I wish I could say that I'm the type who can separate the author-as-a-fallible-human from the author-who-created-the-book-I-love... but I can't, so I do understand that struggle. But for me, it's a matter of what kind of info it is that the fallible human is revealing.

I generally try to keep a pretty good distance between an author and the stuff they write. I don't want to follow authors on Twitter, or want to know what they think about refugees or political candidates or their opinions on anything external to their writing. The more I know about any author's thoughts, the more I will pick up on them in their work. Knowing an author is a homophobic, misogynistic asshole using their platform to campaign to limit civil rights for a huge segment of society has ruined their work for me, because I will see that hatefulness in the writing. I can't unsee it. I begin to nitpick and every sentence I read becomes a painful slog through shit until I just give up and never look back.

It's impossible for me to separate the author from the work in such cases, so I have learned to avoid that kind of knowledge as much as possible. Sometimes it's not possible, such as the example I just mentioned, and losing me as a reader is the cost they must bear for publicizing their thoughts to such a degree.

But there are certain authors that handle their fame and publicity wonderfully and can add a lot to the experience of reading their work through interviews and such. Brandon Sanderson is one of those. He is constantly touring and very open with his fans... but only professionally. He answers questions about his work and about writing in general and is super receptive to questions, so he gives off the vibe that he is extremely accessible... but at least as far as I've ever seen, he doesn't talk about his personal life or his opinions on anything other than his work. So I have no problem reading interviews with Sanderson, because I can feel pretty confident that what he talks about will be carefully thought out and relevant only to his work - NOT his opinion on religion or who should be allowed in which bathroom, etc.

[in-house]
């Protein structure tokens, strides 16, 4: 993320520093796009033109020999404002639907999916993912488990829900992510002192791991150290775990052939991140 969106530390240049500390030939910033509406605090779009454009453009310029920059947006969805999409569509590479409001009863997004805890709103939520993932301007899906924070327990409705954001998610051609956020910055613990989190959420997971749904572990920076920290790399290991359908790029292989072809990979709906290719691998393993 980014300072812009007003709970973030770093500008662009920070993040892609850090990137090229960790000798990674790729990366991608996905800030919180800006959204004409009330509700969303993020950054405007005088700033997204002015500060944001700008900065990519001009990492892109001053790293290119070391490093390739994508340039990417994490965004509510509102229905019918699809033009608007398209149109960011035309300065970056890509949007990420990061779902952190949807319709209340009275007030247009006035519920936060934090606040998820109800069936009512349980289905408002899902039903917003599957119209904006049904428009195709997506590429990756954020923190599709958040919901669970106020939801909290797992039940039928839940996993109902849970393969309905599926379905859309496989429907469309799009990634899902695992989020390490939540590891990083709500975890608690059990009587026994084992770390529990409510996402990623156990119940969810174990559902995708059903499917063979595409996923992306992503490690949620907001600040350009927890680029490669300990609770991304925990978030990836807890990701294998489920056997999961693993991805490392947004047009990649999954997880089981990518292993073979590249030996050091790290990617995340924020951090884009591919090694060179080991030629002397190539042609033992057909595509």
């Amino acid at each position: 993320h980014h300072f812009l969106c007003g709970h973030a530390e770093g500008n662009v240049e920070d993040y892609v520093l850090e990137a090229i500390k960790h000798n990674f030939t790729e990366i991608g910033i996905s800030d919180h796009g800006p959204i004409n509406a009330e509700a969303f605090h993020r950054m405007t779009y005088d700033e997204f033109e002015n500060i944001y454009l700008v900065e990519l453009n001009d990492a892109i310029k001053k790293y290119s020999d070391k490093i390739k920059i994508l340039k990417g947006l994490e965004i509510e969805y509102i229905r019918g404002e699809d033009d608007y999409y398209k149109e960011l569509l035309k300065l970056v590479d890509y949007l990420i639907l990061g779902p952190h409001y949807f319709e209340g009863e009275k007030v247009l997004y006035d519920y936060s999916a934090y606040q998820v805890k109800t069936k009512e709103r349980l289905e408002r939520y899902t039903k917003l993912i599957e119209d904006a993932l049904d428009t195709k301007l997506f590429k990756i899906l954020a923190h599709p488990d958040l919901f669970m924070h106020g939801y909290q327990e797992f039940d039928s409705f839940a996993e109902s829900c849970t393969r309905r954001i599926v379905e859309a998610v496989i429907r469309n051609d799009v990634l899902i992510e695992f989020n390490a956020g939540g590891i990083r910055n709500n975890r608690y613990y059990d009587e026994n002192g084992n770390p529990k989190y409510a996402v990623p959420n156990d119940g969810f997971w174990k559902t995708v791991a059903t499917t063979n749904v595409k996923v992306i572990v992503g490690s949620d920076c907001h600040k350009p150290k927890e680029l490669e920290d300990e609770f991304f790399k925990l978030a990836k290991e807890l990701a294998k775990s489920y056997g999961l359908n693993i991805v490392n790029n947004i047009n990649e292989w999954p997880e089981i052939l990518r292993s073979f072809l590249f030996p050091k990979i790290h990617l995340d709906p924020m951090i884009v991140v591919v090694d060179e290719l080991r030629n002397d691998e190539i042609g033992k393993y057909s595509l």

King CAN be one of those authors, though generally I find that I have to be very careful of where and what I encounter of his non-fiction writing and opinions. He has a level of fame that gives him a platform, and he's used it a few times in irresponsible ways, in my opinion. He's tweeted spoilers about HBO's Game of Thrones, which is just shitty behavior in general. ESPECIALLY from someone who should know the sanctity of the story. But I digress... I generally don't even read intros to books because I want to experience the story on its own, without any preconceived notions about its inspiration or contents.

Right now I'm listening to The Bazaar of Bad Dreams, and each story is preceded by a small intro about the origins and inspiration for each story. If I was reading this, I would skip those sections, but as I'm listening, I'm trapped. It's generally OK because many of them are simply "I was inspired by this writer's work and wanted to try my hand at an homage style" or "I had this idea over breakfast and had to write it"... but I will never go looking for info about his personal life or personal opinions. They're personal and not my business.

Anywho... that's my 2 cents. *shrug* No advice... just my perspective and how I deal with this issue myself.


message 22: by Sammy (last edited Jun 06, 2016 03:53PM) (new)

Sammy | 12 comments Thanks Becky your comment was again helpful. I have to ignore that itch to know everything about them and just focus on the story and look for the truths within the fictional tale. I guess I'm like you but for different reasons. If someone is militant in their non-traditional beliefs (I.e. is a militant secularist) I can't enjoy their works....For every reader an author turns off though another one they might turn on.


message 23: by Sammy (last edited Jun 06, 2016 04:00PM) (new)

Sammy | 12 comments Matthew wrote: "Terri wrote: "I'm the complete opposite; I love listening to King lecture, especially when he gives a little insight as to how he comes up with the premise behind some of his books."

I love the in..."


So when you are reading a fictional story, do you really believe it is true while you are reading it? Is there ever a time you are actually scared? For me, the only way I enjoy them is looking for truths within the fiction that I can apply to real life.

For example, take the "...Hell of a Band" short story. I am someone who enjoys outdoors and quiet and hates rock music. So I could relate to the enjoyment found in the beginning of the story and the terror at the end (being forced to listen to music you hate). It is also true that many musicians ended up dying early. There is a real evil in that I suppose. This makes good fiction.

However, some stories do not posses much truth and are merely entertaining I guess. The "what if this spooky thing happened" type of tale. But the truth is, it can't happen, because it's impossible. These I cannot enjoy.